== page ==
Analysis of Reactive Systems, Algorithmic and Deductive Methods
Thursday, 5:00-6:50 PM
Room 317, CIWW
- phone: (212) 998-3225
- office: CIWW, Room 402
- office hours: Wednesday 2:00-4:00 PM, or by appointment
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all technical discussions concerning the course and the course project.
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Prerequisites: Some background in
algorithm design, familiarity with the language of first-order logic,
and parallel programs.
Assignments and a term project.
Recommended: "Temporal Verification of Reactive Systems: Safety"
by Zohar Manna and Amir Pnueli, Springer-Verlag.
"Model Checking", by E.C. Clarke and O. Grumberg and
D. Peled, MIT Press, 2000.
Reactive systems are systems whose role is to maintain an ongoing
interaction with their environment rather than produce some final
value upon termination. Typical examples of reactive systems are Air
traffic control system, Programs controlling mechanical devices such
as a train, a plane, or ongoing processes such as a nuclear reactor.
The Formal Methods approach to software construction is based on
viewing a program and its execution as mathematical objects and
applying mathematical and logical techniques to specify and analyze
the properties and behavior of these objects. The main advantages of
the formal approach to software construction is that, whenever
applicable, it can lead to an increase of the reliability and
correctness of the resulting programs by several orders of
Several approaches to the verification of reactive systems are
available, the most prominent of which are Algorithmic (model
checking) and Deductive verification. In this semester we will
consider both of these approaches. Under algorithmic verification we
will show how to verify properties of finite-state systems. Under
deductive verification, we use theorem-proving techniques to establish
the correctness of infinite-state reactive programs relative to their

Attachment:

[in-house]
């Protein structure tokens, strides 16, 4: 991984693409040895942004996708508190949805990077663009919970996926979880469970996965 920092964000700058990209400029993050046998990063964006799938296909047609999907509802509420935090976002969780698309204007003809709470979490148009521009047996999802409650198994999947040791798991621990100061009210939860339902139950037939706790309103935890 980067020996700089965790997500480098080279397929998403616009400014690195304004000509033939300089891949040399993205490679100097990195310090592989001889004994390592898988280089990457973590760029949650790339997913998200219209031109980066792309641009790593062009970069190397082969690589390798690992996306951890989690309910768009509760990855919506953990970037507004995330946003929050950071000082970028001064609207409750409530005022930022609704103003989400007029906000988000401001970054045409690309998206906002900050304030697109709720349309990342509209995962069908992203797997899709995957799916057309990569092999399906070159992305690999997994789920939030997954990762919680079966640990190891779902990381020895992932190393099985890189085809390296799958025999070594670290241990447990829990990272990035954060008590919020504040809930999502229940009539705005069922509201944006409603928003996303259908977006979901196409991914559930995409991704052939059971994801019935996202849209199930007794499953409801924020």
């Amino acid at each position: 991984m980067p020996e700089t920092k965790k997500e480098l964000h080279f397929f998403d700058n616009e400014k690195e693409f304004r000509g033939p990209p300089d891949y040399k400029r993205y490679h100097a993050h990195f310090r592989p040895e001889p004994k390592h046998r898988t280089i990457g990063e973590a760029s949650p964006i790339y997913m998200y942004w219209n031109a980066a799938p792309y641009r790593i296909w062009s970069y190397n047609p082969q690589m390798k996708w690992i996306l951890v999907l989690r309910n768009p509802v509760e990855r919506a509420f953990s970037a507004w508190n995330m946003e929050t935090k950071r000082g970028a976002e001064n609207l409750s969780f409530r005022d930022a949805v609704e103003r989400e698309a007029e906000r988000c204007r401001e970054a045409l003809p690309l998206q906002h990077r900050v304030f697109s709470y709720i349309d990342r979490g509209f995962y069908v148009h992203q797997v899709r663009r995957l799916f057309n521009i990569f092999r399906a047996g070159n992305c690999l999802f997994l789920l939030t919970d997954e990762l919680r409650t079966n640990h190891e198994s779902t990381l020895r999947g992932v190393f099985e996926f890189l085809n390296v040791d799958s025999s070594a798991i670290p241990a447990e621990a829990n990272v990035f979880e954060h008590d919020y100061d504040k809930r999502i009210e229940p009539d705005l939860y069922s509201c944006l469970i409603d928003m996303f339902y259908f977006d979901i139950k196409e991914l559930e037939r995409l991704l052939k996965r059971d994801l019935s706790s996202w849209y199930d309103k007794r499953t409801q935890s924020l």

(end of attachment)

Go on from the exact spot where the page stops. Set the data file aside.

temporal specifications. We will be using computer-aided theorem
provers such as CVC, PVS or STeP for verifying the properties of programs.
Towards the end of the semester, we will consider the use of the
notions of reactive systems, their specification, and verification for
the modeling of Biological systems at a certain level of abstraction.
- The computational model of Fair Discrete Systems (FDS).
- A simple programming language (SPL) and its translation into FDS.
- The specification language of linear temporal logic (LTL).
- Finite-State Systems and their Verification (Model Checking).
- A programmable model checker TLV.
- The PVS Theorem prover. Encoding FDS's and LTL within PVS.
- Verifying invariance properties.
- Algorithmic construction of auxiliary invariants.
- Verifying progress properties.
- The CHAIN and WELL rules.
- Verification Diagrams.
- Verifying progress under compassion.
- Verifying general LTL properties.
- Modeling Biological Systems as Reactive Systems.
Lecture 1 -- September 10, 2009:
slides (lecture1.ps) ,
Lecture 2 -- September 17, 2009:
Lecture 3 -- September 24, 2009:
Lecture 4 -- October 1, 2009:
Lecture 5 -- October 15, 2009:
Lecture 6 -- October 22, 2009:
Lecture 7 -- November 5, 2009:
Lecture 8 -- November 12, 2009:
Lecture 9 -- November 19, 2009:
Lecture 10 -- December 3, 2009:
Lecture 11 -- December 10, 2009:
Lecture 12 -- December 15, 2009: